School is back in full swing, fall is in the air and mornings are beginning to be a bit chilly so this month is prime time for tackling projects in your Salt Lake City Homes.
Have you ever wondered why 'fall cleaning' isn't as popular as 'spring cleaning?' The air on brisk September mornings wake us up and give us a nudge to clean up the home and fasten things up in preparation for colder days and longer nights.
Add weatherstripping to doors and windows
Weatherstripping can be in the fashion of plastic, foam, felt or metal; its job is to seal small gaps to keep cold air outside where they belong. Is your weatherstripping torn or missing? This can weigh heavy on the pocket if ignored. On doors, make sure the bottom seal is working the way it should - there are many sweeps, gaskets and thresholds made to seal this gap. Doors usually require weatherstripping in their jambs as well. Adhesive - backed foam pads are easy installation for this purpose. Newer, energy efficient windows in most cases don't require added weatherstripping, but if you have older windows, weatherstripping can keep drafts at bay and energy costs down.
Check storm windows
If your home has storm windows that are cracked or dirty, repair and clean them now - prior to autumn installation.
Fight winter with plywood
Set aside a couple of scrap sheets of plywood. When the weather is predicted to go into a cold spell, set the boards against the exterior basement vents on whichever side of your house bears the brunt of your prevailing weather patterns. This could help prevent frozen pipes. Make sure to remove the boards once the weather warms up - those vents are there for a reason.
This is prime time to check the condition of insulation and see if you are needing more, especially if you live in an older home. If you are just needing to fatten up what is already there, you can purchase unbacked or loose-fill insulation. Remember that the foil-backed side is the vapor barrier, and it must face the heated area.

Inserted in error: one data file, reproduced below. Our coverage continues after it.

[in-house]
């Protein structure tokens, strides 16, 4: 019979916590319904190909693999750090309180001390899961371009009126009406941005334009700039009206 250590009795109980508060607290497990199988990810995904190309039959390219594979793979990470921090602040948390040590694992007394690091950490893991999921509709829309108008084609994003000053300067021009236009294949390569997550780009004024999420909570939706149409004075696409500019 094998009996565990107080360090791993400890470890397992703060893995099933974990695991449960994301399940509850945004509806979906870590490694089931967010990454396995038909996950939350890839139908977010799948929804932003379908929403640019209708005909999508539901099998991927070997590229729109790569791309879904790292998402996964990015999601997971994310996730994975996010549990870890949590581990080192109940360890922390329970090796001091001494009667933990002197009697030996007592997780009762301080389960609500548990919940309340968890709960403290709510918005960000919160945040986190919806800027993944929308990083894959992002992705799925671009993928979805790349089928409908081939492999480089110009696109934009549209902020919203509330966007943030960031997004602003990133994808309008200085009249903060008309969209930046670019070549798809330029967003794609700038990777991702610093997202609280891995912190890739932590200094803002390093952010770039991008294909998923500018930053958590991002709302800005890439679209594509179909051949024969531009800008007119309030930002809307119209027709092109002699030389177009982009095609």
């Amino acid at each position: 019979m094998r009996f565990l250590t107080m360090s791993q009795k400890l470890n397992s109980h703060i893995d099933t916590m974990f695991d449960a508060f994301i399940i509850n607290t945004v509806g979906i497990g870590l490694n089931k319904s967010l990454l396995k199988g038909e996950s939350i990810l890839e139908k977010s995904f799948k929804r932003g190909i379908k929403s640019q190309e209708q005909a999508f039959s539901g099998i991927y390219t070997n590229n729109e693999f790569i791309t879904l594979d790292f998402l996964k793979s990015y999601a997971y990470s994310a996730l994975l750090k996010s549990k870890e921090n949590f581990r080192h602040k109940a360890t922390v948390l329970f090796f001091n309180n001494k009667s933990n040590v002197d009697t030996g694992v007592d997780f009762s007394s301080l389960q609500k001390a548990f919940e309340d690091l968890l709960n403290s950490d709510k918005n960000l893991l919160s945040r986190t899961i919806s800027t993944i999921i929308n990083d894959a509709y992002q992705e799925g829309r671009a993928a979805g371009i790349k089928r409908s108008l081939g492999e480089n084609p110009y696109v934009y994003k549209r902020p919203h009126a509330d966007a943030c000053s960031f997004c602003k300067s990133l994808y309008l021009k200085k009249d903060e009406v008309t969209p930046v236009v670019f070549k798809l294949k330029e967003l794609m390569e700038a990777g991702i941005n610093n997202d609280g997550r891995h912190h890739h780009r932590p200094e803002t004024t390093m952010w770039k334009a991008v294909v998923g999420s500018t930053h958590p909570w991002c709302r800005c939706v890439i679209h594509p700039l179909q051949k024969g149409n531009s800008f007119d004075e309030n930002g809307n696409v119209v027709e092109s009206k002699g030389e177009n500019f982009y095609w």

Make a quick run around the house and check your gutters to make sure they are clear - they'll soon be working extra hard dealing with rainstorms and falling leaves.
Keep mice out
Unfortunately September inspires nesting in mice as well as humans. They are looking for a winter home now, and that newly insulated attic would be just the spot. Mice can squeeze through quarter-inch openings; rats need a half - inch. Check and make sure all exterior vents are screened, and there are no gaps underneath garage doors. If you are careless about leaving doors and windows open this time of year, you'll be setting mousetraps later. Pets are also another favorite access point for rodents.
Any gaps on the outside of your home can be a target for caulking. Look at transitions spots: corners, windows, doors, areas where masonry joins siding, or places where bents and other objects protrude from walls. Make sure to purchase a caulking gun and to read manufacturer's directions to make sure the caulk will work where you plan to use it. Early fall is prime time for this job because caulk becomes difficult to apply when the temperature falls.
Planning ahead is a good idea if you have a wood stove. Hardwoods such as oak, hickory and maple are slow, hot, clean burners where as softwoods like fir and cedar burn faster and create hazardous creosote in the chimney, requiring more system maintenance and more wood. When storing your wood, remember wood piles attract insect and animal pests, so stack wood away from the house. Wood dries best when it's protected from rain and has air circulating around it, so under the roof of a wall-less carport would be an ideal wood storage spot.
Clean dryer vent
This task should really be on our to-do list every six months. Scoot your clothes dryer away from the wall, unplug, and vacuum behind it. ( If it's a gas dryer, turn off the gas supply to the dryer at the appliance shutoff valve.) Unhook the tube that leads to the vent and clear as much lint from the tube as you can. Grab a shop vac, go outside, and tackle the outdoor dryer vent as well.
Inspect your roof and chimney
On a dry day, if your roof isn't to steep, and isn't covered with slate or tile, you may be able to carefully walk on it. Look for broken or missing shingles, missing or damaged flashing and seals around vent pipes and chimneys, and damage to boards located along the eaves. Also look down your chimney with a flashlight to make sure no animals have set up house in it. You can Perform this inspection with a ladder around the perimeter if you are unable to get on your roof. Take special attention to valleys and flashings - many leaks originate in these spots. Some patches and roofing cement now can prevent thousands of dollars of water damage later in the winter.
LINDA SECRIST - LINDA SECRIST & ASSOCIATES - EVERYTHING THEY TOUCH TURNS TO SOLD!